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BYU football: Matt Bushman hoping to emerge in a position group that has again seen its share of attrition

PROVO — Had you asked anyone who follows the program which BYU offensive player would be the team's focal point prior to the 2018 season, tight end Matt Bushman likely would have been the overwhelming response.

And why wouldn't it be?

As a freshman in 2017, the 6-foot-5, 245-pound Tucson native led the team in receptions (49) for 520 yards and three touchdowns, standing out and drawing a lot of defensive attention late in the year. Those stats were bound to improve his second year, in most people's mind, although several factors have caused Bushman's numbers to take a dip, along with his reps.

That's not to say Bushman hasn't contributed well. He has, for the most part, and has seen an uptick in repetitions and production in recent weeks, appearing to hold a semblance of the role most assumed he'd have prior to the start of the season.

"With this offense I think I've done my role. I've done my job," Bushman said. "Coaches have expected me to get better in certain facets like blocking and things like that. But I think I've improved as the season has gone on. I think I'm getting better. I'm happy with my role, but there's always room for improvement."

The need to improve has perhaps become accelerated with the attrition that's come to the tight end position.

Junior tight end Moroni Laulu-Pututau provided the most notable setback for the group, sustaining a season-ending ACL injury early in the Cougars' 35-7 loss to Washington. At the time, the Mountain Crest product was leading the team in receptions, forcing some changes to the tight end position and just about everyone's role, along with the loss of JJ Nwigwe and injuries to freshman Hank Tuipulotu.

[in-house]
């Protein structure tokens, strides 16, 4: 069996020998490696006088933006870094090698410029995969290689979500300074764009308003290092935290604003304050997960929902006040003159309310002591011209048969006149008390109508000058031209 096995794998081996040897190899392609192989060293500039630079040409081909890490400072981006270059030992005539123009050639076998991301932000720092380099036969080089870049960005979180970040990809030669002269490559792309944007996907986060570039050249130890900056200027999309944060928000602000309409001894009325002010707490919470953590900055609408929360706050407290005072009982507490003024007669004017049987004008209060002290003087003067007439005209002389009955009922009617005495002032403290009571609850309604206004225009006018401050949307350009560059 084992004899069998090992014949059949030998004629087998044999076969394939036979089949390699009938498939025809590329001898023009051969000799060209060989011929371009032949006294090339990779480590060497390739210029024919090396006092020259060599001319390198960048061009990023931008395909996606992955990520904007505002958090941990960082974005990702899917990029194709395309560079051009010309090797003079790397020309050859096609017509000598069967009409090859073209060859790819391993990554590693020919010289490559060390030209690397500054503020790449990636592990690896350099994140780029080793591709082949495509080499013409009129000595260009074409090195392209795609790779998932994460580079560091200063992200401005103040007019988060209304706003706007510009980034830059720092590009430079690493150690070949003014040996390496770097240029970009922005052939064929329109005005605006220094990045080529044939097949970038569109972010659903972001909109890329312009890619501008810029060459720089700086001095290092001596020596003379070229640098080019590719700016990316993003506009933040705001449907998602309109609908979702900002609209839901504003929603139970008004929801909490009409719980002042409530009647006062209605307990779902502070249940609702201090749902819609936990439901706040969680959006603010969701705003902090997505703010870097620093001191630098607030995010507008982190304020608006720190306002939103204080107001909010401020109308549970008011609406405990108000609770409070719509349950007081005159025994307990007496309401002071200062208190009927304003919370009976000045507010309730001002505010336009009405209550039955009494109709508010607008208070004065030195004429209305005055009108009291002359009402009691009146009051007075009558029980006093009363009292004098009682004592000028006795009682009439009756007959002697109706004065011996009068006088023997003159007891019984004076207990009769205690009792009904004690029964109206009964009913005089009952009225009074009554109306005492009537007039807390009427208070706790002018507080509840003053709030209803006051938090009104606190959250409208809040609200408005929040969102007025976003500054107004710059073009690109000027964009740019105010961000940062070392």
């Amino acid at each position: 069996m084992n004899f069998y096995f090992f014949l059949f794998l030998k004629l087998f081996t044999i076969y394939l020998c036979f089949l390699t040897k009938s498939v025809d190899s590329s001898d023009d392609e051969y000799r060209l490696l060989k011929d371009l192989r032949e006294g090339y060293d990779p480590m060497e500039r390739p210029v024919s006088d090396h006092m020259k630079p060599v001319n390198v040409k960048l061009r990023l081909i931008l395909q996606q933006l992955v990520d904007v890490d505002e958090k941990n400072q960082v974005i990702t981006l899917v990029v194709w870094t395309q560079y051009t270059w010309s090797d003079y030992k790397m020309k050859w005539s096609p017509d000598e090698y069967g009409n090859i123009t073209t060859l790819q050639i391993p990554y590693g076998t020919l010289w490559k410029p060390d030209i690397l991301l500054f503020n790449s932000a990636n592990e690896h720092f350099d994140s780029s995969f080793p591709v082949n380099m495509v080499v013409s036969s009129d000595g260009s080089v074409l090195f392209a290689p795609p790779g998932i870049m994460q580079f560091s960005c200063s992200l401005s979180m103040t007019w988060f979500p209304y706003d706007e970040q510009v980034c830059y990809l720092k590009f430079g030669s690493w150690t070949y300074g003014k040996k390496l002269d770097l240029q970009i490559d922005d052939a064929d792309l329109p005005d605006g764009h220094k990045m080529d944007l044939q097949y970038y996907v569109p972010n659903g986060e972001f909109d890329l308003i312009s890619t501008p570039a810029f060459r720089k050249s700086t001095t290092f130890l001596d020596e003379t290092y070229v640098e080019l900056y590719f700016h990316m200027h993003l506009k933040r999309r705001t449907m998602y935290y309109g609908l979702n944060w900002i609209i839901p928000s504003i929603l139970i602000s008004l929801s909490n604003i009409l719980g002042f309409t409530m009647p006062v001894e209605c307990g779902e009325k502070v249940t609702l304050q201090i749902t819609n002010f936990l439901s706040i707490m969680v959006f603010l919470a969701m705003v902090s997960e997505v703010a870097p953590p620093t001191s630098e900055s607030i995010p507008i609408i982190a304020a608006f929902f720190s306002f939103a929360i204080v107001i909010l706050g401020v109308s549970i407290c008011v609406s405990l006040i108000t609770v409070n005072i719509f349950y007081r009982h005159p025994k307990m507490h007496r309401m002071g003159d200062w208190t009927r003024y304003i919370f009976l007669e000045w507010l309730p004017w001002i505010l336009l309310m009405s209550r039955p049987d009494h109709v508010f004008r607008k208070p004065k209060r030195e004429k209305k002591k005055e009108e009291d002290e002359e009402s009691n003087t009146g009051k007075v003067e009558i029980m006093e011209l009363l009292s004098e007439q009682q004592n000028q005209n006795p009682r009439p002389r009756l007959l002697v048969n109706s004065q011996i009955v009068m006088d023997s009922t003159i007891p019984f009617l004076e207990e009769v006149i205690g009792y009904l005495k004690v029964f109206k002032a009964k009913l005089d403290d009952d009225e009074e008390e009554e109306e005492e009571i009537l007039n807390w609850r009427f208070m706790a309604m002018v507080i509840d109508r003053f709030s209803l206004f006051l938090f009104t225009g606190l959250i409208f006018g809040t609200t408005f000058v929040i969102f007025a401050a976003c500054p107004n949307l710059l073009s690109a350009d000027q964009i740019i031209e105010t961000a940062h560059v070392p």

"It's been a little weird," Bushman said of how the tight end position has been made to adjust throughout the 2018 season. "My freshman year, the same thing kind of happened. You always have depth, and then the tight end position is just so physical … there's always something new. I think tight ends are never playing at 100 percent."

Bushman has had his share of bumps and bruises this year, although nothing that can compare with what Laulu-Pututau has been through. But despite whatever setbacks have come, last year's leading receiver has at times looked to be the same guy with the type of unique athleticism that can give opposing defensive coordinators headaches.

Through eight games played, he's starting to emerge again as BYU's primary downfield option in what has been an offense struggling to move the ball effectively through the air. So far he's hauled in 15 passes for a team-leading 270 yards, and could be in store for a lot more looks as he's proven more effective in the other facets, such as the blocking the new offensive staff puts a premium on.

"I'm ready to make plays when I have the opportunity," Bushman said. "If the ball is thrown my way, I always want to come down with it, so it doesn't matter if we pass the ball or run the ball a lot. It matters that I'm doing my job."